At position 1– both weight (mg) and tension T are in the same direction and the centripetal force is provided by both, hence T1 + mg = mv2/r. T1 = mv2/r – mg.(The velocity decreases as T1decreases since mg is constant).T1will be zero when mv2/r = mg and thus v = √ – this is the value of minimum speed at position 1 which keeps the body in a circle and at this time when T = 0 the string begins to slacken.
At position 2– the ‘mg’ has no component towards the centre thus playing no part in providing the centripetal force but is provided by the string alone.
T2 = mv2/r

Motion in a vertical circle-phy Form Four

At position 3– ‘mg’ and T are in opposite directions, therefore;
T3 – mg = mv2/r; T3 = mv2/r + mg– indicates that the greatest value of tension is at T3 or at the bottom of the circular path

Examples

1. A ball of mass 2.5 × 10-2 kg is tied to a string and whirled in a horizontal circular path at a speed of 5.0 ms-2
If the string is 2.0 m long, what centripetal force does the string exert on the ball?
Solution
Fc = mv2/r = (2.5 × 10-2) × 52/ 2.0 = 0.31 N.

2. A car of mass 6.0 × 103kg is driven around a horizontal curve of radius 250 m. if the force of friction between the tyres and the road is 21,000 N. What is the maximum speed that the car can be driven at on a bend without going off the road?
Solution
Fc = force of friction = 21,000, also Fc = mv2/r, hence
21,000 = (6.0 × 103) × v2/ 250, v2= (21,000 × 250) /6.0 × 103

3. A stone attached to one end of a string is whirled in space in in a vertical plane. If the length of the string is 80 cm, determine the minimum speed at which the stone will describe a vertical circle. (Take g = 10 m/s2).
Solution
Minimum speed v = √ = √ × 10 = 2.283 m/s.

The conical pendulum

It consists of a small massive object tied to the end of a thin string tied to affixed rigid support. The object is then pulled at an angle then made to whirl in a horizontal circle.
When speed of the object is constant the angle θ becomes constant also. If the speed is increased the angle θ increases, that is the object rises and describes a circle of bigger radius. Therefore as the angular velocity increases ‘r’ also increases.

Conical Pendulum-phy Form Four

The centrifuge

It consists of a small metal container tubes which can be electrically or manually rotated in a circle. If we consider two particles of different masses m1and m2 each of them requires a centripetal force to keep it in circular motion, the more massive particle require a greater force and so a greater radius and therefore it moves to the bottom of the tube.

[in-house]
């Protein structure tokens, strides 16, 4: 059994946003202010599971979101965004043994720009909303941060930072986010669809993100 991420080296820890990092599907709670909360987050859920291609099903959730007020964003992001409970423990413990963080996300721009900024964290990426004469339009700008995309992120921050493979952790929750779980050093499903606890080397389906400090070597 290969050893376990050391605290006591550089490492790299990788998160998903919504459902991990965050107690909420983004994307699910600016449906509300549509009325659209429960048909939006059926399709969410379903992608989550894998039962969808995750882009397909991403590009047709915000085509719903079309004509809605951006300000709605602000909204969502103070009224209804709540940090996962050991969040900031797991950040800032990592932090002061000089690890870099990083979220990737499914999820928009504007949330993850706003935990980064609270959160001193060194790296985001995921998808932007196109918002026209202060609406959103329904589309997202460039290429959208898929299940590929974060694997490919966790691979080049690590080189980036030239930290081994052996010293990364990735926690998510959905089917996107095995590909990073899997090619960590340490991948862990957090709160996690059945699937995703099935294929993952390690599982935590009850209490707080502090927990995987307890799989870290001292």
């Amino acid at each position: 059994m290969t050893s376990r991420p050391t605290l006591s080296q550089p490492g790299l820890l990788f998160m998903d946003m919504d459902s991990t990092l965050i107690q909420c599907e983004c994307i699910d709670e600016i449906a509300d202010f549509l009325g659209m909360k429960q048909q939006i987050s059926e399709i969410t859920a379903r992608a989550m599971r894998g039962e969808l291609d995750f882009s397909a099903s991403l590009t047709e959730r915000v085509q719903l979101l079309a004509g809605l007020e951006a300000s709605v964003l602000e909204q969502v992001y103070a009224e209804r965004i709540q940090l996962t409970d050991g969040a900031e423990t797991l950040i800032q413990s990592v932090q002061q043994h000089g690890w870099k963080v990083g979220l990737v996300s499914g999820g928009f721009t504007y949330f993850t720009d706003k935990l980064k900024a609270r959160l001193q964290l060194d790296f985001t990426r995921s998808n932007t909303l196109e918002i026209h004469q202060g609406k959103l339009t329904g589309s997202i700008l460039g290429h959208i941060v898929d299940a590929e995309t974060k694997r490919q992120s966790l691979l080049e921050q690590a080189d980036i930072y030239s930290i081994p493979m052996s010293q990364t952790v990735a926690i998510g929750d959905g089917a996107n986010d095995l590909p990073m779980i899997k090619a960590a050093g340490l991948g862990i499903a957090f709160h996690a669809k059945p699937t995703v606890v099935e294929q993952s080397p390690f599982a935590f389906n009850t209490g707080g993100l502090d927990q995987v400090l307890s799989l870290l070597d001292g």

This method is used to separate solids and liquids faster than using a filter paper

Centrifuge-phy Form Four

Banked tracks

As a vehicle moves round a bend, the centripetal force is provided by the sideways friction between the tyres and the surface, that is; Centripetal force = mv2/r = frictional force To enable a vehicle to turn along a bend at high speed the road is raised on the outer edge to attain a saucer-like shape and this is known as banking, where part of the centripetal force necessary to keep the vehicle on track is provided by the weight of the vehicle. This allows cars to negotiate bends at critical speeds.

Banked tracks-phy Form Four

Banked tracks-phy Form Four

Application of uniform circular motion

1. Centrifuges

they are used to separate liquids of different densities i.e. cream and milk

2. Drying clothes in spin dryer

clothes are placed in a perforated drum rotated at high speed, water is expelled through the holes and this makes the clothes dry.

3. Road banking

especially for racing cars which enables them to move at critical speed along bends without going off the tracks.

4. Speed governor

the principle of conical pendulum is used here to regulate the speed by controlling the fuel intake in the combustion chamber. As the collar moves up and down through a system of levers it thereby connects to a device which controls the fuel intake.

Speed Governor-phy Form Four